Hours later, Pikachu manages to shock Ash awake in the local Pokémon Centre, where Nurse Joy explains that anyone who falls asleep near Darkrai suffers from terrible nightmares, so he is shunned by just about everyone.  While they’re talking about this, Tonio obsesses over what looks to me like a knot in the wood of the floorboards, which he is convinced is another space-time distortion, and runs off back to his study beneath the Space-Time Towers.  He spends the night there reading the journal, which belonged to Godey the architect (Tonio’s great-grandfather), and recounts how Darkrai appeared in the gardens long ago and was befriended by Alice’s grandmother, Alicia, when she was a little girl.  Tonio then finds an early schematic of the Space-Time Towers, accompanied by Godey’s statement that his nightmare had made him understand “for the future, I needed to leave Oración for the world.”  The journal fails to explain what Oración actually is, though.  Tonio falls asleep in his study and is found in the morning by Alice, who is giving Ash, Brock and Dawn a tour of the Space-Time Towers.  While Alice berates Tonio for sleeping on the floor and Tonio goes over his discoveries of the previous night, Pikachu and Dawn’s Piplup discover a shelf of heavy brass discs, about the size of film reels, filled with clockwork mechanisms and dotted with complex patterns of holes like the punch-cards used to program the first computers.  Tonio explains that these ‘music discs’ are used to make the towers play songs and, at Dawn’s insistence, leads the group up to the control room that sits between the two towers, about halfway up.  When an impressive-looking machine is activated with a disc in its slot, an array of enormous hammers positioned up and down the insides of the towers play the music encoded on the disc by striking a series of taut cables, like a ludicrously oversized piano.  THERE IS SURELY NO WAY THIS COULD POSSIBLY BE IMPORTANT LATER IN THE MOVIE.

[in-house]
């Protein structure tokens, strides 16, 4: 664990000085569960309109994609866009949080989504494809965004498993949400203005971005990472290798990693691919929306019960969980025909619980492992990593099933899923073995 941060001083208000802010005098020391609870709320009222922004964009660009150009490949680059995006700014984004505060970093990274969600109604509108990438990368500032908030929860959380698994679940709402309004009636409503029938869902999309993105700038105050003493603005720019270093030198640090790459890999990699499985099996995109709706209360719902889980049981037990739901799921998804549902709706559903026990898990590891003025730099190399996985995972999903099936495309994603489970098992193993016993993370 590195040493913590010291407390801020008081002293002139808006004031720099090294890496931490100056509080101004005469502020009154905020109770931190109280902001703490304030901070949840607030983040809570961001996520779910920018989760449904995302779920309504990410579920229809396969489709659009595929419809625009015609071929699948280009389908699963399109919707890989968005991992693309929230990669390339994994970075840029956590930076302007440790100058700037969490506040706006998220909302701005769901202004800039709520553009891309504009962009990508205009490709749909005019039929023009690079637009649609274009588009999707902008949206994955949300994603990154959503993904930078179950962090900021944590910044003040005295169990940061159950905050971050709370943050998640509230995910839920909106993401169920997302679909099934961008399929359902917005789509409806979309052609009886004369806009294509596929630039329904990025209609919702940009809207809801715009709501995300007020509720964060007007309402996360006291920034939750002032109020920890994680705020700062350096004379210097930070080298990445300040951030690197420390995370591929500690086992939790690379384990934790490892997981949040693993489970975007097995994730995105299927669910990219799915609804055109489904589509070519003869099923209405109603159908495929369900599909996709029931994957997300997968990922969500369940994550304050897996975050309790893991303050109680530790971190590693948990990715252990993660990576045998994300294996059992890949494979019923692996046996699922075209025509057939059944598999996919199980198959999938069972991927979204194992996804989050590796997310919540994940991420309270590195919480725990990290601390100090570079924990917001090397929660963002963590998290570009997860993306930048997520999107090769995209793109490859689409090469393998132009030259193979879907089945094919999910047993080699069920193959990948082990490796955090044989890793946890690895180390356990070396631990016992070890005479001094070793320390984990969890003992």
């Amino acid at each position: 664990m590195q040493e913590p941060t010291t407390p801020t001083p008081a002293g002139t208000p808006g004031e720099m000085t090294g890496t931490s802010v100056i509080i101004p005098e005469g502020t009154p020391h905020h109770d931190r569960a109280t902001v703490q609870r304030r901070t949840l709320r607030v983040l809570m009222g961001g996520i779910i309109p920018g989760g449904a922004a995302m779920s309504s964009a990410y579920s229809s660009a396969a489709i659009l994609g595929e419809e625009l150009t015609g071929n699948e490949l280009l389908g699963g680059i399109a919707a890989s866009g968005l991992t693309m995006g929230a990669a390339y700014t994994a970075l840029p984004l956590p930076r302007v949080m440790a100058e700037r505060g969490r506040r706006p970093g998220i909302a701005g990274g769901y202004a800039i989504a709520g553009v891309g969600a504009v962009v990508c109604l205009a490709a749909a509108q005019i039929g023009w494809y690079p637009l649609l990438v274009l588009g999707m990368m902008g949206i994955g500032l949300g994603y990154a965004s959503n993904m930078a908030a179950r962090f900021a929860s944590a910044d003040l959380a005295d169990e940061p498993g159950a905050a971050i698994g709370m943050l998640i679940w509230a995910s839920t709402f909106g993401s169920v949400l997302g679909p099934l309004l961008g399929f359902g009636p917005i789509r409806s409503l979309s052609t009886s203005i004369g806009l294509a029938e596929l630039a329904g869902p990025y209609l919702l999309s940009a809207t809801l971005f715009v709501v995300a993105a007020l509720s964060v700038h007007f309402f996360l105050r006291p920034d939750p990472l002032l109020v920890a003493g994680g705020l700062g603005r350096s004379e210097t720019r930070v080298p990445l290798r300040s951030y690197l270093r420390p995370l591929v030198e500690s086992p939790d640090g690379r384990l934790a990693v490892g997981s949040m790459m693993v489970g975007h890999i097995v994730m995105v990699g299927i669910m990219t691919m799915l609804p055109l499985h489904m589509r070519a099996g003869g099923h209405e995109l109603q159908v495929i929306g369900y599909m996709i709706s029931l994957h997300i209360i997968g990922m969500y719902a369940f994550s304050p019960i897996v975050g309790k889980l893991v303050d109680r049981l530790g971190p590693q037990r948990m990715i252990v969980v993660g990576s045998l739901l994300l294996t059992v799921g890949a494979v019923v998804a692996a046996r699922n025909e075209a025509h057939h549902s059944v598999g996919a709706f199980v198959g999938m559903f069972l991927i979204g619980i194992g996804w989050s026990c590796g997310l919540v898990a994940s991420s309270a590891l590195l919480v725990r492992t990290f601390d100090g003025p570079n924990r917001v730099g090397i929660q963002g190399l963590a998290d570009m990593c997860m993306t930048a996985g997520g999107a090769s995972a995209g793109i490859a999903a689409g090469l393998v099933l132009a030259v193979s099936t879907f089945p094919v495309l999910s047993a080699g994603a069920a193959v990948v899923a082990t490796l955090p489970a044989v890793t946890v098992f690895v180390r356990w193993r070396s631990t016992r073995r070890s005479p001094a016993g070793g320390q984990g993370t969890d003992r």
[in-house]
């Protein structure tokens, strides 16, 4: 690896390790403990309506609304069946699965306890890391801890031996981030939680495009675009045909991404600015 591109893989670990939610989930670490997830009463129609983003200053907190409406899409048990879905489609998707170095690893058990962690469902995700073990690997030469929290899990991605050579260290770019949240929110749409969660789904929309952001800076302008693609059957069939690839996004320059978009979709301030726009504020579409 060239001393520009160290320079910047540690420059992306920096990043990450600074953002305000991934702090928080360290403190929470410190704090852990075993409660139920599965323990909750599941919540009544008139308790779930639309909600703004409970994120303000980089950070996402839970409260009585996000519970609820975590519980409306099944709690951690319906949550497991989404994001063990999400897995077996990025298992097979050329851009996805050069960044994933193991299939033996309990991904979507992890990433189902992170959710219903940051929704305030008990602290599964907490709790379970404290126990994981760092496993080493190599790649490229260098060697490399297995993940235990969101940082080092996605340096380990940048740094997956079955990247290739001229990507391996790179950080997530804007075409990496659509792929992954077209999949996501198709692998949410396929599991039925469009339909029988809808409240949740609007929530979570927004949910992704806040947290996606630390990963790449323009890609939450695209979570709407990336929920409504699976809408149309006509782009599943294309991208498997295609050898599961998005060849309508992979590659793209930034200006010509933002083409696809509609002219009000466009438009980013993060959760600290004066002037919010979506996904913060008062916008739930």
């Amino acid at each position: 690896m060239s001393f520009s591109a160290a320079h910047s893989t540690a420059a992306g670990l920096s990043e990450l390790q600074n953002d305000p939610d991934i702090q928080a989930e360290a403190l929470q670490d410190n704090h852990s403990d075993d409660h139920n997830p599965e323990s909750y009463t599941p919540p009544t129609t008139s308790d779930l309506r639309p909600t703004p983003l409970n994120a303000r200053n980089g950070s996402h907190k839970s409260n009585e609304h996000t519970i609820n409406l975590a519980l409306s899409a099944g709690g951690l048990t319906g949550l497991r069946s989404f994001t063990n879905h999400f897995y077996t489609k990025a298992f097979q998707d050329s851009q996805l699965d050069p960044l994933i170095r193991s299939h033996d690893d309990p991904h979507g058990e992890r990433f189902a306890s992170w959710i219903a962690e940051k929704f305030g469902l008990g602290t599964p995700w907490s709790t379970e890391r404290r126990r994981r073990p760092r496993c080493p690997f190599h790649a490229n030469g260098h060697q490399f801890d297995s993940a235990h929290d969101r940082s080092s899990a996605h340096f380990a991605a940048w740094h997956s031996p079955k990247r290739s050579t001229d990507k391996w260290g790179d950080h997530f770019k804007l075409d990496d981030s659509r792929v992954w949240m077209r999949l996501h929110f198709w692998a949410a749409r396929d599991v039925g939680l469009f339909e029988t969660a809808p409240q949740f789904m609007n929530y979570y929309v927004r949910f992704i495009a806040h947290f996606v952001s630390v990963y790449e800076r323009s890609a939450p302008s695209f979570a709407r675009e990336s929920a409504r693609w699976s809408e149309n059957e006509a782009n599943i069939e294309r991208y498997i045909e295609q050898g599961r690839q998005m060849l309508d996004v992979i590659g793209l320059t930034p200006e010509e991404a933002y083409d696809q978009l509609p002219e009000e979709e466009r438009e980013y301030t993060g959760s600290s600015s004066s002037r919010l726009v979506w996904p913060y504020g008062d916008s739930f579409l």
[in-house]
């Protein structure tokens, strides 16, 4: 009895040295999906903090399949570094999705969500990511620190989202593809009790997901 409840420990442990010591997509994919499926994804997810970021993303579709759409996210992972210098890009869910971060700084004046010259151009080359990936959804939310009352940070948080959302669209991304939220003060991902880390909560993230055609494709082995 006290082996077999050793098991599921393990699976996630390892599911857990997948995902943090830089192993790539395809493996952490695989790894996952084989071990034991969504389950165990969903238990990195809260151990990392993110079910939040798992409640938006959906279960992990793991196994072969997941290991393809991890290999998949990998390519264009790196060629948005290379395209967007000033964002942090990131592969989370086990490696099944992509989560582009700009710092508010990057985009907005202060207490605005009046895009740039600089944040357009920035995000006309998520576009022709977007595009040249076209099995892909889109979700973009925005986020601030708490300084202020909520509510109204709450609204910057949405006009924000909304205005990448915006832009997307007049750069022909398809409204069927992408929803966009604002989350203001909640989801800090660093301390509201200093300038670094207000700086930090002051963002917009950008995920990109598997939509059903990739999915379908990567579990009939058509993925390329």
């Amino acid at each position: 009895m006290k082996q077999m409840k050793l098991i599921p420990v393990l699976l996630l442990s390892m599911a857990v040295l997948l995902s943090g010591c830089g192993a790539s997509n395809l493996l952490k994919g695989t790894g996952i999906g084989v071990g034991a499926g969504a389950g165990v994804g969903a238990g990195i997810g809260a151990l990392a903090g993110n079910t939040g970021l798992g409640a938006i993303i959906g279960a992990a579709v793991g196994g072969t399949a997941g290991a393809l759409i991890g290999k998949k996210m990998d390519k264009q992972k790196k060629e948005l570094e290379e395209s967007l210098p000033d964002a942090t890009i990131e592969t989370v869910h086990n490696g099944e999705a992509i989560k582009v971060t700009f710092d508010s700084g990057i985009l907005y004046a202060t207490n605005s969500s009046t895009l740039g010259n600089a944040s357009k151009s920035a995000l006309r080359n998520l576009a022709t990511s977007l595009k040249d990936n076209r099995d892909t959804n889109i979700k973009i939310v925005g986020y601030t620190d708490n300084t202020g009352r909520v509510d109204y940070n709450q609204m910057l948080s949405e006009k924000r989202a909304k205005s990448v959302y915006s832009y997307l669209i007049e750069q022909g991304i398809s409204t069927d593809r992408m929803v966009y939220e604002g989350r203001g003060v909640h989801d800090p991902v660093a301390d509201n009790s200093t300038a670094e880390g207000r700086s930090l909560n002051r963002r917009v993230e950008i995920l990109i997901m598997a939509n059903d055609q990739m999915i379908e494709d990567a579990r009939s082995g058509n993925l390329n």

Darkrai.  Artwork by Ken Sugimori.